What’s your name?
Where do you come from?
What is your experience of unicycling?
Too many hours, not enough progress. I am about 70 years old, and trying to learn to ride. I’m using a genuine brand-X 24-inch uni I bought locally. I manage to ride a bit, but invariably I lose it after a few hundred feet or 100-ish meters. My all-time record is about 1,300 feet or 400 meters. I measured the circumference of my wheel, and count revolutions to determine distance travelled. Here is a link to a video of me riding, and I would welcome any suggestions on what I should do to improve. https://youtu.be/5q0k_aRbPVY The climate here pretty much prevents practice in the winter, but it’s taken me 2 years to get this far.
What’s your name?
That’s awesome! Have you any goal or discipline that you want to practice? Muni maybe?
My only goal is to be able to stay on the blasted thing and ride a reasonable distance (say, a mile or two). Keep in mind that at 70 years of age, I’m not going to get into risky stuff.
I looked at your video and you are doing very well. When I rode as a kid I could ride about as good as you do now. When I started riding my 36" about three years ago after a 50 year break from unicycles I was at about the same mediocre level. I could not and never had rode over a 100 yards or so in my whole life.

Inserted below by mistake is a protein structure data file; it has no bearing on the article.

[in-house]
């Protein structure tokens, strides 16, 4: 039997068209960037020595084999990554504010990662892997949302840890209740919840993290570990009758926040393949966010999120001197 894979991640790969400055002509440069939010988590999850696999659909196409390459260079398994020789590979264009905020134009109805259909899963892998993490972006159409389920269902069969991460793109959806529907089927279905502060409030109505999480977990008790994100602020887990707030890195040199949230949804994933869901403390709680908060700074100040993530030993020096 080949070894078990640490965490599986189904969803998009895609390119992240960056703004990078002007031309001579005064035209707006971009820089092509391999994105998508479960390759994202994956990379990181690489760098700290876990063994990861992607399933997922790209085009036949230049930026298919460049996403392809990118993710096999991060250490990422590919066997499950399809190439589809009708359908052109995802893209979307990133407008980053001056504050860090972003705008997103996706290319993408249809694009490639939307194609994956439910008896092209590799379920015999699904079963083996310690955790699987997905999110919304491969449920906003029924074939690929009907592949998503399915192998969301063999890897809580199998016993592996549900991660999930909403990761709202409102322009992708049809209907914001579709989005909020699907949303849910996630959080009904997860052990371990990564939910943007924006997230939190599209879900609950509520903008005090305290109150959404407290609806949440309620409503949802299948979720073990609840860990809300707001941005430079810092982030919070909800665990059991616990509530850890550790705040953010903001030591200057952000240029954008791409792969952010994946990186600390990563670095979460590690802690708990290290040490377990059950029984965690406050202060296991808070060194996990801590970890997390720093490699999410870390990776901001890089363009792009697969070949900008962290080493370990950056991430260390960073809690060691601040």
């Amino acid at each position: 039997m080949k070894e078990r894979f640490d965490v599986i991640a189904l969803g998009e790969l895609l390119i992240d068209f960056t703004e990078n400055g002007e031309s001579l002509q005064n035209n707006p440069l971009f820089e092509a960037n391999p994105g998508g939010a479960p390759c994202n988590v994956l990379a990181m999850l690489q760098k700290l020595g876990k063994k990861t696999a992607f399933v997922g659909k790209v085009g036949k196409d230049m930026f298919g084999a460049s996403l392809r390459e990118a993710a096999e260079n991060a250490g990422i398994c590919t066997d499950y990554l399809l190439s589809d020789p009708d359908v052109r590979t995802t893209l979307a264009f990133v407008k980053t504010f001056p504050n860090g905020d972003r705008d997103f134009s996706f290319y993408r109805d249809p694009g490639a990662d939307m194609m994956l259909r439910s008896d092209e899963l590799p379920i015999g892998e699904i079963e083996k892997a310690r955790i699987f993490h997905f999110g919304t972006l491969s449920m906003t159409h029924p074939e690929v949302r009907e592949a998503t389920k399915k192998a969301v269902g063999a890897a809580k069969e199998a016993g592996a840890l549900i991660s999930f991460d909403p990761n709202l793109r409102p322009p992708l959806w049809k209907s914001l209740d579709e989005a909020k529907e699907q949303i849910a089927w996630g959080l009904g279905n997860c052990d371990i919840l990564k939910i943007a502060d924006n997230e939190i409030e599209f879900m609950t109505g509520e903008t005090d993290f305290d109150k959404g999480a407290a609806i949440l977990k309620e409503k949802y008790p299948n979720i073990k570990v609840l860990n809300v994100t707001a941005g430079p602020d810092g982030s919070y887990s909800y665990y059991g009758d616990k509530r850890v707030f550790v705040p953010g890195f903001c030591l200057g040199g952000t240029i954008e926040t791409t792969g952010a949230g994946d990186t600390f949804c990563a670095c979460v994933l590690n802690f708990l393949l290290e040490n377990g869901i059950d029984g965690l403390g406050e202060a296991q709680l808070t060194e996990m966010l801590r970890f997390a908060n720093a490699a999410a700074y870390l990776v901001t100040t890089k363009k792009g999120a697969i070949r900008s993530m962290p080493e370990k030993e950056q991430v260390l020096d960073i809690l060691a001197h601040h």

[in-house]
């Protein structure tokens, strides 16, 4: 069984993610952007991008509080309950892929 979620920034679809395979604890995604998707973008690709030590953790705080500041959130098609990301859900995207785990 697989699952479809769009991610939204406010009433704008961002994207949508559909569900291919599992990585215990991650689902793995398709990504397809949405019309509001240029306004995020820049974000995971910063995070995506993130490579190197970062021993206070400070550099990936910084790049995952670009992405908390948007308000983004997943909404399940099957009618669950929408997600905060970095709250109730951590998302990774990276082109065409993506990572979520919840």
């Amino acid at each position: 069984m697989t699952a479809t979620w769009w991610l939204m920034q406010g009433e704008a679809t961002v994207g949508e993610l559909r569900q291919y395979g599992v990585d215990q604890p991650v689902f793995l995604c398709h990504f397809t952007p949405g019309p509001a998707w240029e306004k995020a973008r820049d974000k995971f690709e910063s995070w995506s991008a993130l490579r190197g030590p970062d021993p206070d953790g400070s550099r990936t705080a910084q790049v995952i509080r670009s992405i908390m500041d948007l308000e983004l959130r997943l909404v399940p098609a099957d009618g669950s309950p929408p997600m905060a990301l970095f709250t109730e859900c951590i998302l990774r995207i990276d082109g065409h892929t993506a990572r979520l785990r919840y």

Now, after three years of riding my 36’er and thousands of miles of practice I can ride a 100 mile day with no issues. It simply takes persistence and a lot of time to improve your skill level. Keep at it.
In your video you are riding very solid. What exactly happens after 400 meters?
Are you able to remount instantly or do you need a break?
Good job. I would try some outdoors riding where you get little bumps and smallish inclines and declines if I were you. Also you should try doing sharp turns too and freemounting. Granted that your climate may not suit outdoor riding at the moment.
What happens after a short time is I lose my balance and I don’t fall, but I simply get off like I did in the video. I’m able to remount, but sometimes I take a break to let my heart rate come down from the stratosphere. I find it a very strenuous exercise. I only mount leaning on a solid object, as I haven’t learned freemounting yet. I’ve been concentrating on increasing the distance I can ride. If you watch the video, you can see at around 1:04, I nearly lost it, but managed to continue. What I don’t understand is how I manage to ride for 2 minutes but not go for 20 minutes.